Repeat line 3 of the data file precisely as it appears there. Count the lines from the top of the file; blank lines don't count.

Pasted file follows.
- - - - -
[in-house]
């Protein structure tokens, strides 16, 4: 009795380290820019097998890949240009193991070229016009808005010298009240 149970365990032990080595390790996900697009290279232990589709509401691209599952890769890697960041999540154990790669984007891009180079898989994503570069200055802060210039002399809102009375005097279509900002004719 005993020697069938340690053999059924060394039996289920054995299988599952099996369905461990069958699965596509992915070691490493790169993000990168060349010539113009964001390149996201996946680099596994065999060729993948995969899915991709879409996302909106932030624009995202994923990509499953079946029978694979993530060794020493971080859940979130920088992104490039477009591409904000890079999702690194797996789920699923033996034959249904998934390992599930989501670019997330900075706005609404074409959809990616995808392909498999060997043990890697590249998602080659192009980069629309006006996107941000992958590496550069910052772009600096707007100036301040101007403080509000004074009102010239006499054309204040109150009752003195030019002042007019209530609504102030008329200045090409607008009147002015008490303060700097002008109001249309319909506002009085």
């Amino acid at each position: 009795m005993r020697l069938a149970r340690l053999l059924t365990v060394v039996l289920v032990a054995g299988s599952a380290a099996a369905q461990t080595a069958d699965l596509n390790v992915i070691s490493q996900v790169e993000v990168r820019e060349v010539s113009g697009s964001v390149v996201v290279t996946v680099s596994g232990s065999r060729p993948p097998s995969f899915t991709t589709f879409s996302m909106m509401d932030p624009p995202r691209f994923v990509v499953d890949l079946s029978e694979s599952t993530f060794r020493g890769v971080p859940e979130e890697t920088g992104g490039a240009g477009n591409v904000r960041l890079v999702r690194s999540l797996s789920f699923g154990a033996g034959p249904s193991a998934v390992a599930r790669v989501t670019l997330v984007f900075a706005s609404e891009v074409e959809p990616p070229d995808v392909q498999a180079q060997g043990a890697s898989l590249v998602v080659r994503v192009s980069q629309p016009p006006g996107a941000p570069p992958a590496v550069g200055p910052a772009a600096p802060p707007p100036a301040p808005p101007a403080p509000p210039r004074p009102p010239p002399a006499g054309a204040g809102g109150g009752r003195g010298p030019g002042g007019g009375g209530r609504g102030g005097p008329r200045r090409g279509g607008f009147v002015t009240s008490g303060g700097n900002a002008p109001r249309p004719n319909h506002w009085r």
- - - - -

């Amino acid at each position: 009795m005993r020697l069938a149970r340690l053999l059924t365990v060394v039996l289920v032990a054995g299988s599952a380290a099996a369905q461990t080595a069958d699965l596509n390790v992915i070691s490493q996900v790169e993000v990168r820019e060349v010539s113009g697009s964001v390149v996201v290279t996946v680099s596994g232990s065999r060729p993948p097998s995969f899915t991709t589709f879409s996302m909106m509401d932030p624009p995202r691209f994923v990509v499953d890949l079946s029978e694979s599952t993530f060794r020493g890769v971080p859940e979130e890697t920088g992104g490039a240009g477009n591409v904000r960041l890079v999702r690194s999540l797996s789920f699923g154990a033996g034959p249904s193991a998934v390992a599930r790669v989501t670019l997330v984007f900075a706005s609404e891009v074409e959809p990616p070229d995808v392909q498999a180079q060997g043990a890697s898989l590249v998602v080659r994503v192009s980069q629309p016009p006006g996107a941000p570069p992958a590496v550069g200055p910052a772009a600096p802060p707007p100036a301040p808005p101007a403080p509000p210039r004074p009102p010239p002399a006499g054309a204040g809102g109150g009752r003195g010298p030019g002042g007019g009375g209530r609504g102030g005097p008329r200045r090409g279509g607008f009147v002015t009240s008490g303060g700097n900002a002008p109001r249309p004719n319909h506002w009085r």